South Korean troops excavate the remains and items believed to be from soldiers killed in the 1950-53 Korean War at Arrowhead Ridge in the central section of the Demilitarized Zone separating the two Koreas. (Ministry of National Defense)
South Korea will wrap up this year's war remains excavation work at a former battlefield on the border with North Korea, the defense ministry said Thursday, with Pyongyang remaining unresponsive to calls to work together as agreed.
Under a military tension reduction accord signed Sept. 19, 2018, South and North Korea agreed to launch a joint project to retrieve remains of soldiers killed during the 1950-53 Korean War from Arrowhead Ridge, one of the fiercest battlefields inside the Demilitarized Zone separating the two sides.
But the South carried out the work alone since last year as the North has stonewalled calls for joint work. Excavation work is carried out usually between April and November, and this year's work is scheduled to end Friday.
Over the seven-month period from April, the military found 330 bone pieces believed to have belonged to 143 troops killed in the war, according to the ministry. Of them, 67 sets of remains are presumed to be of Koreans, while 64 others are believed to belong to Chinese troops.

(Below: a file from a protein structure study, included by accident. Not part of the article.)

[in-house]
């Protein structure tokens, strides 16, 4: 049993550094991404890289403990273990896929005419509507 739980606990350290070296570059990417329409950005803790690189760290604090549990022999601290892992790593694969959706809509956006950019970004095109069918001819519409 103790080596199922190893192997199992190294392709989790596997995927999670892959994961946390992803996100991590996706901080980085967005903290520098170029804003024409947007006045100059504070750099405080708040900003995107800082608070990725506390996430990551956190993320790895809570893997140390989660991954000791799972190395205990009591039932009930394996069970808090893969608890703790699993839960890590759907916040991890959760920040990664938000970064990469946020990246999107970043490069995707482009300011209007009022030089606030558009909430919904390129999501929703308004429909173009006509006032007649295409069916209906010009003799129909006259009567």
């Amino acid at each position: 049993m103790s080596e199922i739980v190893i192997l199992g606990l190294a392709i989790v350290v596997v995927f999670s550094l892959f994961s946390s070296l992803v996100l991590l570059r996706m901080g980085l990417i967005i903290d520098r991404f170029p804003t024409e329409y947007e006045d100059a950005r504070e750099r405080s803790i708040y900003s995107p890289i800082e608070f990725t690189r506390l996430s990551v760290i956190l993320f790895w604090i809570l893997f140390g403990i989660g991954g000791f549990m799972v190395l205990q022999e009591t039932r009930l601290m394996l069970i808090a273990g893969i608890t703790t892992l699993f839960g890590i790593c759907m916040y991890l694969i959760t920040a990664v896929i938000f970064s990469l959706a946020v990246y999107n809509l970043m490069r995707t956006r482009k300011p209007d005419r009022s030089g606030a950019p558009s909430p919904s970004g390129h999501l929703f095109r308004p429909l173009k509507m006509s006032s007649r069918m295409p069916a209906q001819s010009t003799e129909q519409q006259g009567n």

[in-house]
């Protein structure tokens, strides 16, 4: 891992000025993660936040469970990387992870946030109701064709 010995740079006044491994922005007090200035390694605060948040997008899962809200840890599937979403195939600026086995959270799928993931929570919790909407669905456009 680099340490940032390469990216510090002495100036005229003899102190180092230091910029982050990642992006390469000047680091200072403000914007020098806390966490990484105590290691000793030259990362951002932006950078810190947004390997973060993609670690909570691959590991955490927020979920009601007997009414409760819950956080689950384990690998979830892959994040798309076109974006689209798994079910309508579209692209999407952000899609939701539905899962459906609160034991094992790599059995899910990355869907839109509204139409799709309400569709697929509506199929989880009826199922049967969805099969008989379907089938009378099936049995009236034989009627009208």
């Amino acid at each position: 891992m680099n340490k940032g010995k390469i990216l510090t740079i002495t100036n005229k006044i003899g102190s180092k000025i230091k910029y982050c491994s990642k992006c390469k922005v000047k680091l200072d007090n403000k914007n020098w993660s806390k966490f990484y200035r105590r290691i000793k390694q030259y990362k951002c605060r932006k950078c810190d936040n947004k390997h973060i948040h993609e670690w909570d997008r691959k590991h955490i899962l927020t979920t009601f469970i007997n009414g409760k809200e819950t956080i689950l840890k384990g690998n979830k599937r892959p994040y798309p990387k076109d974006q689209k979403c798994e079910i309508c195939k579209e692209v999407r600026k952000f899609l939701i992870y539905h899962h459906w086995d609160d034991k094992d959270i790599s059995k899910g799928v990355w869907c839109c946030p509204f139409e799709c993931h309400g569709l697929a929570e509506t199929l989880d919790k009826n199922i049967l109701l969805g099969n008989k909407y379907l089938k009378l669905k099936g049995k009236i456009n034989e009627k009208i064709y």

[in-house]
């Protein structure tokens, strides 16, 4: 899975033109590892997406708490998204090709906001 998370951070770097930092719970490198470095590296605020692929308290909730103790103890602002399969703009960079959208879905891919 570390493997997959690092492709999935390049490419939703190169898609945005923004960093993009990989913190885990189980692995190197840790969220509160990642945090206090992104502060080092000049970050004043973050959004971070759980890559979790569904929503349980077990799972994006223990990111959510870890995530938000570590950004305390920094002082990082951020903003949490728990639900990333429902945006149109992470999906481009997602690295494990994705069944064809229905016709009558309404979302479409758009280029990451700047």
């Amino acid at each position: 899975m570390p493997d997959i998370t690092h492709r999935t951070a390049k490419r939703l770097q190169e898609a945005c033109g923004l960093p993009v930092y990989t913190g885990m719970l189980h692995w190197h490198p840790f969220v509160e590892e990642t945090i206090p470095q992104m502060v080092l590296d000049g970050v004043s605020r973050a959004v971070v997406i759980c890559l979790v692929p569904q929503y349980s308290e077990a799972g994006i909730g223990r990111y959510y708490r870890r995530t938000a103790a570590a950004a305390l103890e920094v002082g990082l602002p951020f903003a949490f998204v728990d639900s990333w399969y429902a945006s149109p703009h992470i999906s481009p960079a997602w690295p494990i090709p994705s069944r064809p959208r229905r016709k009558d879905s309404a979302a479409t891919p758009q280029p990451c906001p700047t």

The military also found a total 17,598 articles that belonged to the deceased soldiers, including badges, US bulletproof jackets and Chinese gas masks, the ministry said.
This year, South Korea identified six soldiers killed in the war from the remains recovered from the former battlefield, in addition to three identified last year. The ministry said South Korea will resume the work next year to bring back home the war dead who remain buried inside the DMZ, and continue efforts to encourage the North to take part in the project.
Around 140,000 South Korean troops were killed in action and some 450,000 others injured during the three-year war. The number of fallen South Korean troops whose remains have yet to be recovered stands at around 123,000. (Yonhap)